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Beware the Holiday Blues

Inflation uncertainty is putting key retail season strength in doubt.
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Most retailers depend on the holiday season, but this year it’s anyone’s guess how that will turn out. 

“The week's inflation data, which was hotter than expected, reignited questions over how transitory inflationary pressures will really be," the  Action Alerts Plus team wrote recently. "Paired with the continued pinch at the gas pump and rise in food prices as well as others, we suspect upcoming quarterly results from retailers could raise questions over the expected strength of the 2021 holiday shopping season.”

Most businesses have counted on a strong 2021 to counterbalance weak sales in 2020 (the so-called “V-shaped recovery”). And it’s important to note that there’s evidence to suggest that may happen. Consumer purchases of physical/durable goods have been way up for most of the year, leading to a booming retail sector going into the holidays. The question is whether those trends will continue, or whether economic headwinds will slow things down.

The AAP team continued “while we recognize the data contained in the October Employment report showed robust job as well as wage gains, the initial read on November consumer sentiment from the University of Michigan showed that metric falling to 66.8, the lowest level since November 2011. According to the survey, the reason for that plummet was ‘an escalating inflation rate and the growing belief among consumers that no effective policies have yet been developed to reduce the damage from surging inflation."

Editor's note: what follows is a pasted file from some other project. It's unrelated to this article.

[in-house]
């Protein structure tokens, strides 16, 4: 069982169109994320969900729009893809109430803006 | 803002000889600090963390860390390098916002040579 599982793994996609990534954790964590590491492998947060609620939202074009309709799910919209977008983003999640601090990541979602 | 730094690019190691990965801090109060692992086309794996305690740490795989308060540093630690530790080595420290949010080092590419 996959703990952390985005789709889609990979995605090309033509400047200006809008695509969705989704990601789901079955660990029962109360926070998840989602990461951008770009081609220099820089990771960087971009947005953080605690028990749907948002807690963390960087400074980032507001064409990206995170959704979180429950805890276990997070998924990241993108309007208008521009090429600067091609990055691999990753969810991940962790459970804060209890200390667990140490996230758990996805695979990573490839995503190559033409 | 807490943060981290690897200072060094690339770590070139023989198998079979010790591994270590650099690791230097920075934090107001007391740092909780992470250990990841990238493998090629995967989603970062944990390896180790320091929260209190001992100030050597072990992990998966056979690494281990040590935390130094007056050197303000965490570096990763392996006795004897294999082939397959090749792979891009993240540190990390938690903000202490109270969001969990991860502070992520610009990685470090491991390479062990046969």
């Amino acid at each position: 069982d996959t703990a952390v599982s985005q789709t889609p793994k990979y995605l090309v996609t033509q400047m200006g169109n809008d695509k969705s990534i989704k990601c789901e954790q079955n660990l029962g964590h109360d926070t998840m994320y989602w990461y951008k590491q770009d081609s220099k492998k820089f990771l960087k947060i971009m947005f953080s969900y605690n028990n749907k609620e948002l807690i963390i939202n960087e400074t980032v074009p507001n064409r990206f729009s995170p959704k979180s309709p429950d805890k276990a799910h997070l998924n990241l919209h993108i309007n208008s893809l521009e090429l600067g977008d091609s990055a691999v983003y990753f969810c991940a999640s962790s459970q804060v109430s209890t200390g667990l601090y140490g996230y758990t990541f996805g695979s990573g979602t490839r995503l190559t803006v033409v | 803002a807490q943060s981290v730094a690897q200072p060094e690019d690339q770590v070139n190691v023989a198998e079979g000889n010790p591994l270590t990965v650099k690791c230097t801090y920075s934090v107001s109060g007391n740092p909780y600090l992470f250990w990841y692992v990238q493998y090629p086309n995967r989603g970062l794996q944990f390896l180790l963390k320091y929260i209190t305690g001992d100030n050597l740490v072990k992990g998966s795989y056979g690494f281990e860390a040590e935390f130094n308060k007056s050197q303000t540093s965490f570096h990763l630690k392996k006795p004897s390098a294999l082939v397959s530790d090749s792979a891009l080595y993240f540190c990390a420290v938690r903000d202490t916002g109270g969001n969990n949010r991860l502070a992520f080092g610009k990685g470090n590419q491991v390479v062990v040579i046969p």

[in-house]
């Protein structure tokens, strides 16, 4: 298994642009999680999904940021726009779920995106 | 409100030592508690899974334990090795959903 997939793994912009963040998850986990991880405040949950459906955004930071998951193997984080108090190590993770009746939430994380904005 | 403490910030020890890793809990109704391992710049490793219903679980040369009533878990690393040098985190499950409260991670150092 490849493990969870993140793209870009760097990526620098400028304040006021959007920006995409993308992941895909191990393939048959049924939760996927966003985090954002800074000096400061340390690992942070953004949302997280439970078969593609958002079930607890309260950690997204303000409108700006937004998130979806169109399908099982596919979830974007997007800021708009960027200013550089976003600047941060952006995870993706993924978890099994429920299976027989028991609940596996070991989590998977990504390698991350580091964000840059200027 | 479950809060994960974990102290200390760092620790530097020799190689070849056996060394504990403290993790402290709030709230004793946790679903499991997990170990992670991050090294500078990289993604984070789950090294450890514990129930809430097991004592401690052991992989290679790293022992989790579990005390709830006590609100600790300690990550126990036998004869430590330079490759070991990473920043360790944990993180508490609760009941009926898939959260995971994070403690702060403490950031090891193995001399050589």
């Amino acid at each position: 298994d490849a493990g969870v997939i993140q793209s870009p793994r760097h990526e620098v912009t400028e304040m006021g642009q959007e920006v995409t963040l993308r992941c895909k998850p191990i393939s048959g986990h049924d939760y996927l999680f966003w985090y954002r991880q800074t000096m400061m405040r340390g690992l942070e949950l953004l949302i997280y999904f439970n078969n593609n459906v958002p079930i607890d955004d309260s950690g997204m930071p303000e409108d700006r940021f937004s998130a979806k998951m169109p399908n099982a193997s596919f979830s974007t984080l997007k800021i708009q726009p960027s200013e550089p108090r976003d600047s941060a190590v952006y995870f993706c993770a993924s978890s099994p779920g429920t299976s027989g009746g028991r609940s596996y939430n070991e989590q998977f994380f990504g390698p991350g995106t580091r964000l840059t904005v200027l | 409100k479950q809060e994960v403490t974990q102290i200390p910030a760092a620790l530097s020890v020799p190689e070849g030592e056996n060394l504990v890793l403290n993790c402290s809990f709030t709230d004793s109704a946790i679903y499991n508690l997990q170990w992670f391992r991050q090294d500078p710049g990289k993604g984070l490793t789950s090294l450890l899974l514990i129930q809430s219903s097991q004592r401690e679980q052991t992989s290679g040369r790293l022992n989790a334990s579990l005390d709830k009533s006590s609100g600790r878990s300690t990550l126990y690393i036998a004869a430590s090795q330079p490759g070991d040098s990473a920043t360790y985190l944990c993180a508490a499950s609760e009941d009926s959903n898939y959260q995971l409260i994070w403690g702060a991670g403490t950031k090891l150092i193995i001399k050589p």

The survey goes on to reveal that 50% of all families expect lower real incomes in 2022 because of inflation, despite widely reported nominal income gains. This means we'll be focused even more so on job creation, wage gains and other hard economic data in the lead up to the year-end holidays.”

Consumer sentiment is a data point which should be taken with a grain of salt. While historically an extremely valuable macroeconomic tool, in recent years the most reliable predictor of how someone will reply to these surveys is political affiliation. When the White House changes hands, Democrats and Republicans typically report a 20 – 40 point reversal in how they respond to questions like consumer sentiment, expectation of future income, and overall economic confidence.

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That trend bore out after the 2020 election, as granular data from the University of Michigan’s survey indicates that consumer confidence among self-identified Democrats jumped by more than 30 points while falling among self-identified Republicans by roughly the same amount. This is not, it should be noted, an artifact of pandemic-era conditions. Political alignment was the strongest indicator of consumer sentiment during the Obama administration as well, and began growing significant during the Bush era.

So it’s important to look at consumer behavior along with survey responses. Despite reporting low confidence for the future, consumers continue to spend heavily and quit rates remain high. This indicates that households feel confident about their own finances and job prospects, even as they report uncertainty about those issues for the economy overall.

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